At the center of the American Indian College Fund’s new PSA campaign rests a goal to change a staggering statistic: Only 14 percent of college graduates today are American Indian, less than half of that of their peers. The College Fund has joined forces with longtime-partner, Portland, Oregon–based advertising agency Wieden+Kennedy to create a public service announcement to create awareness about its scholarships to help Native America college students see the importance of a college degree.
The campaign’s nostalgic look harkens back to the Native civil rights era. It includes a collection of posters, a web page, buttons, stickers, and T-shirts featuring the slogan “Think Indian.” The slogan is meant to explore the benefits of a higher education for Native American students and to celebrate their tribal identities—a contrast from early U.S. government education policy focused on assimilation.
Created by Copywriter Ryan Niland and Art Director Patty Orlando at W+K, the Think Indian campaign is targeted toward students themselves as opposed to donors, making the campaign a slight departure from years past. The work aims to speak to potential Native American college students as they think about their next steps after high school. The design aesthetic uses bold and simple imagery to make the point that college is attainable for anyone who wants it. The Think Indian campaign encourages students to attend a tribal college not merely for a better life but also to celebrate and preserve their Native identity.
The first tribal college was established during the civil rights movement by the Navajo nation in 1968, whose tribal elders knew that culturally relevant, affordable higher education was the key to economic and cultural sustainability and a better life for their children. Other tribes soon followed. Today there are 36 tribal colleges and universities (TCUs) located across the country on or near Indian reservations, empowering 23,000 full-time and 130,000 total American Indian students and empowering their communities.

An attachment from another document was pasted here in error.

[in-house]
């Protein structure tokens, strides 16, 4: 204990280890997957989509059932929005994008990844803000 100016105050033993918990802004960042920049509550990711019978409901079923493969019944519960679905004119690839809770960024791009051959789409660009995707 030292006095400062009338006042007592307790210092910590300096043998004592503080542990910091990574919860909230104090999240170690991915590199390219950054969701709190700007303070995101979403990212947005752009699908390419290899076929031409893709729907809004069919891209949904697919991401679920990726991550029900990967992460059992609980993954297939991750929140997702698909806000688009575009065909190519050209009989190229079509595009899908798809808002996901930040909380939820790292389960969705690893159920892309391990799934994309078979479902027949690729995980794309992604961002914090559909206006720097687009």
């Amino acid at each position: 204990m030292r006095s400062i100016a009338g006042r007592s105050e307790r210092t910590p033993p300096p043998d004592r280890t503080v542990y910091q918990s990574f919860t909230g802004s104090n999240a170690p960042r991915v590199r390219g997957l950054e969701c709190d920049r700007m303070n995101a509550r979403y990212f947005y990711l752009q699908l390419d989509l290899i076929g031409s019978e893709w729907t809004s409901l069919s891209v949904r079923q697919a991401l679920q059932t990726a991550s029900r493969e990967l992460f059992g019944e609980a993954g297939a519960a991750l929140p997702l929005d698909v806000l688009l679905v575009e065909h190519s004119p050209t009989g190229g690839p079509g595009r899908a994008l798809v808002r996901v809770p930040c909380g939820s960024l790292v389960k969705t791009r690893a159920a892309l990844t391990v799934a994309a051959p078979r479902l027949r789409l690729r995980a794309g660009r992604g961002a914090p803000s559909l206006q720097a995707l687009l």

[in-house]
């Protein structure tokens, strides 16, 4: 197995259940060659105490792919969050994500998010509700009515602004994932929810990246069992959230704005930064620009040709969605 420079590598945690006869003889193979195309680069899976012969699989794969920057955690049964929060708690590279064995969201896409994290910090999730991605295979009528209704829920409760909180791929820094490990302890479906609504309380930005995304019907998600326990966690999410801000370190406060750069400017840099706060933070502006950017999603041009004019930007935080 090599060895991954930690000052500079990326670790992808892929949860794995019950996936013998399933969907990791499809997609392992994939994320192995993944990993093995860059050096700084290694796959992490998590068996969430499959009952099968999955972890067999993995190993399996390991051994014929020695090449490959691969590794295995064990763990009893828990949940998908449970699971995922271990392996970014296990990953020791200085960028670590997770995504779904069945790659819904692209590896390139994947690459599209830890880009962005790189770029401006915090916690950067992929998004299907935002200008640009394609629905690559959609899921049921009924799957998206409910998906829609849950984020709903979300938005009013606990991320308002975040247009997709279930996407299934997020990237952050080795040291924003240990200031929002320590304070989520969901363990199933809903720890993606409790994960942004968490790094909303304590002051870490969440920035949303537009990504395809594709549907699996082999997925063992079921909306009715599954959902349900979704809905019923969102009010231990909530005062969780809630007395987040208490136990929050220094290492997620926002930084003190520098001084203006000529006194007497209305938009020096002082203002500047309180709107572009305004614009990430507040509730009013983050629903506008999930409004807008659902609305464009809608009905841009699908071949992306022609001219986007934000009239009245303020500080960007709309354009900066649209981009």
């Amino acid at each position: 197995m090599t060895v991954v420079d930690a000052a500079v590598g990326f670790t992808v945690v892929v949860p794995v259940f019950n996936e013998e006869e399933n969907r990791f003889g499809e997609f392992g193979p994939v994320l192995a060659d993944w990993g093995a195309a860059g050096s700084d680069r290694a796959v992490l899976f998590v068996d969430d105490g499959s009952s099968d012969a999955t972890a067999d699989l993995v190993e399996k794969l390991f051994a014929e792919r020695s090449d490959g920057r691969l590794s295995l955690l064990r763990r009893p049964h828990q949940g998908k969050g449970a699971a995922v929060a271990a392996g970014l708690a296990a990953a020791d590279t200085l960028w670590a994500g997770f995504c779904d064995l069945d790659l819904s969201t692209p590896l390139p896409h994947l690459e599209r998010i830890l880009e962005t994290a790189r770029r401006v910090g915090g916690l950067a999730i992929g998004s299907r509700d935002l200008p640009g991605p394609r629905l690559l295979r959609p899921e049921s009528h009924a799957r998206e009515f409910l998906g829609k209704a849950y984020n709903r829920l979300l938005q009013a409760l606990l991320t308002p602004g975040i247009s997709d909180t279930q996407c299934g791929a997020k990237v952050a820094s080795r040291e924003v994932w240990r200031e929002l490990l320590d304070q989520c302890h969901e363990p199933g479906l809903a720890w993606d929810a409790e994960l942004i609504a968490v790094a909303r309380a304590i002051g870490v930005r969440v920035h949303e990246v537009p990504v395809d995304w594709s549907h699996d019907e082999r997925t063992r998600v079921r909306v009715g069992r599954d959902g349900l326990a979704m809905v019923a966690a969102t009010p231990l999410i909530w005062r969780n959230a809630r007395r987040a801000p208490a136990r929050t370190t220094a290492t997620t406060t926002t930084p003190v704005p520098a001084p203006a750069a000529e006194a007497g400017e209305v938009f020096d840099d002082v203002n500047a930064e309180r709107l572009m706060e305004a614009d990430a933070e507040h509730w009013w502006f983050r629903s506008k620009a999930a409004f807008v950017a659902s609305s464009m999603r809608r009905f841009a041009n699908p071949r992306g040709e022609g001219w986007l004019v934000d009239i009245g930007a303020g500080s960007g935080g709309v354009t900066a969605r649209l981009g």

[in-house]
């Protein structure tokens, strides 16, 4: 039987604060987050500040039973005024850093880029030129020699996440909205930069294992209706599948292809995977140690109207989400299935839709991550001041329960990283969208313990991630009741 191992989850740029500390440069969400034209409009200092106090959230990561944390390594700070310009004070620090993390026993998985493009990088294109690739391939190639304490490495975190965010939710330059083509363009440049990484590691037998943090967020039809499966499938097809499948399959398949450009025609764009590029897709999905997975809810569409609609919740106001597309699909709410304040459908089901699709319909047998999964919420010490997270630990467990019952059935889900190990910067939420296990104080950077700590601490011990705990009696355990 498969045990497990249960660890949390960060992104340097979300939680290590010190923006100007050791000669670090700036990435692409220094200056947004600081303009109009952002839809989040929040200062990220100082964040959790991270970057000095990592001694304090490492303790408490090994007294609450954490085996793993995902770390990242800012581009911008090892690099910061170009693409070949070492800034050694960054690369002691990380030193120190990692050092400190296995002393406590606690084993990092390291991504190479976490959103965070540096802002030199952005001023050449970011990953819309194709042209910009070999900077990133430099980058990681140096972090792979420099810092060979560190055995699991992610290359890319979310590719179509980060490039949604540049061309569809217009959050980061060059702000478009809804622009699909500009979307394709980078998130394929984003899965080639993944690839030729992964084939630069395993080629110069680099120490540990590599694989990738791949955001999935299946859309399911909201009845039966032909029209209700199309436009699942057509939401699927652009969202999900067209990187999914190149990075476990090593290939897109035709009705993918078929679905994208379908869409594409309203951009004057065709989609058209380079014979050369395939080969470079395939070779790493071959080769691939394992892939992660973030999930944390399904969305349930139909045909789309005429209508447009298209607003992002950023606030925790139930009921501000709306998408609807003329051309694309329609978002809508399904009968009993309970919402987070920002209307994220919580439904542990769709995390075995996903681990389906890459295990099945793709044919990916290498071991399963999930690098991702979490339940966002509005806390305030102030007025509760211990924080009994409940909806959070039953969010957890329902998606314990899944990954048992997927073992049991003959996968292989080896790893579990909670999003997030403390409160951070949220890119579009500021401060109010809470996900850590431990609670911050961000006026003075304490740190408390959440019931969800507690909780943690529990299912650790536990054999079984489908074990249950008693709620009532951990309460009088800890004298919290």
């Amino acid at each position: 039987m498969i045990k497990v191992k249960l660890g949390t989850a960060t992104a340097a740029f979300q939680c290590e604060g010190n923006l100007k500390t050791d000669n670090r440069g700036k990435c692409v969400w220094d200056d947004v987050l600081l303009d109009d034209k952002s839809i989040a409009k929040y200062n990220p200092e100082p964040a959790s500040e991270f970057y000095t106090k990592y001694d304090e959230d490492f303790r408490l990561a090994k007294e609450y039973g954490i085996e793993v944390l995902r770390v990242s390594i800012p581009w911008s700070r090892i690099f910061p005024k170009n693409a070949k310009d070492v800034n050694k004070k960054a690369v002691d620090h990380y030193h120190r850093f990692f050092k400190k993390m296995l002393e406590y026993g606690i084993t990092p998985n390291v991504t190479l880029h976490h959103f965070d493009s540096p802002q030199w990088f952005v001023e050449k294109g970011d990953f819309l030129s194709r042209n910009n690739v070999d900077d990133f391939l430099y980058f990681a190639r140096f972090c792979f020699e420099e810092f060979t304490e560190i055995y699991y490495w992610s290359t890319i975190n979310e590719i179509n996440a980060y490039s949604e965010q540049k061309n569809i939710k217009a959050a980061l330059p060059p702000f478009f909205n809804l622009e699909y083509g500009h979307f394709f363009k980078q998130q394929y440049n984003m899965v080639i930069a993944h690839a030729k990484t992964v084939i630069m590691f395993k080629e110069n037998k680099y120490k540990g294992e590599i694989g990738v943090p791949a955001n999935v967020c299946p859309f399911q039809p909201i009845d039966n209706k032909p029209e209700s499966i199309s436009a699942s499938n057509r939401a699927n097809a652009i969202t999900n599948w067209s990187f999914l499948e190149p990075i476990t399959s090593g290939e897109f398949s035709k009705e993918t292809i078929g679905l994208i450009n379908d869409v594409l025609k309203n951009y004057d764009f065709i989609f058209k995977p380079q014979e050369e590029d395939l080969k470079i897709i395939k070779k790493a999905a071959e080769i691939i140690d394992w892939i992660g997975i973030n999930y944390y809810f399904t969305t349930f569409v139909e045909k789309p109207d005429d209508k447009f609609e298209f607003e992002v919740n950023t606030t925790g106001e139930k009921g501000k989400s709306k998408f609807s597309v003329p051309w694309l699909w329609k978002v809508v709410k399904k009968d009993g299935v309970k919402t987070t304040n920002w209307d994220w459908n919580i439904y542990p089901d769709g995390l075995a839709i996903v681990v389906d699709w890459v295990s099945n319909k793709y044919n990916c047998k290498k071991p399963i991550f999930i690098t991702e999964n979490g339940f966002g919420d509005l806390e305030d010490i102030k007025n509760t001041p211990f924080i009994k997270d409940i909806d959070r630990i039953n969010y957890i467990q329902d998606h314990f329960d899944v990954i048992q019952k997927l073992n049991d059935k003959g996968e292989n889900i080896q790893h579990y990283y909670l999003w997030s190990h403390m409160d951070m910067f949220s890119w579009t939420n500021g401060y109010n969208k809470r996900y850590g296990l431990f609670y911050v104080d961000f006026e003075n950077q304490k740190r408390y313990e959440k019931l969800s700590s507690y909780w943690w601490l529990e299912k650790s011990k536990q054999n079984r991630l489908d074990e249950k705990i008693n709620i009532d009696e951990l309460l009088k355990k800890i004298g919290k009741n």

In addition to being used by the College Fund to promote its scholarships, the Think Indian campaign is also being delivered to the 36 TCUs so that they can affordably market their institutions to their communities.
Often underfunded, tribal colleges are typically unable to afford an advertising campaign with a large firm like Wieden+Kennedy. The College Fund, a partner with the agency for nearly 30 years thanks to W+K co-founder David Kennedy’s dedication to Native issues, approached W+K about creating the campaign on a pro bono basis. After several months of brainstorming and reviewing past College Fund campaigns and materials, the new Think Indian campaign was born.
Patty Orlando, senior art director at W+K, has worked on the College Fund’s campaigns for 20 years. Her work has taken her to Indian reservations across the country, and she has met students, faculty, and college presidents from many backgrounds. As she points out, “This campaign is a rallying cry for the students and communities on the reservations. We wanted it to have a grassroots ‘of-the-people’ look and feel and to reflect the attitude of the message. We created a series of large wheat-pasted posters featuring tribal college students from previous campaigns to post around the reservations. The two-color (red and black) layouts are dynamic and raw and take cues from protest posters in the 1960s—the time period when the first tribal college was founded. The posters also incorporate Native symbols and line art to invoke an ownable and unique look.”
Cheryl Crazy Bull, president and CEO of the American Indian College Fund, said, “We believe that by arming our colleges and universities with logos and layouts, they will have the opportunity to share with a wider audience the benefits of a tribal college education, the importance of developing strong leaders for leading Indian nations, and the spiritual, practical, and intellectual benefits of preserving our languages and cultures for generations to come. The Think Indian campaign is beautiful and perfectly reflects our values, our heritage, and our dreams for our future.”
- Current and future American Indian college students can learn how to apply for scholarships at thinkindian.org.
- Tribal colleges and universities can contact the American Indian College Fund at 303-426-8900 to receive campaign materials.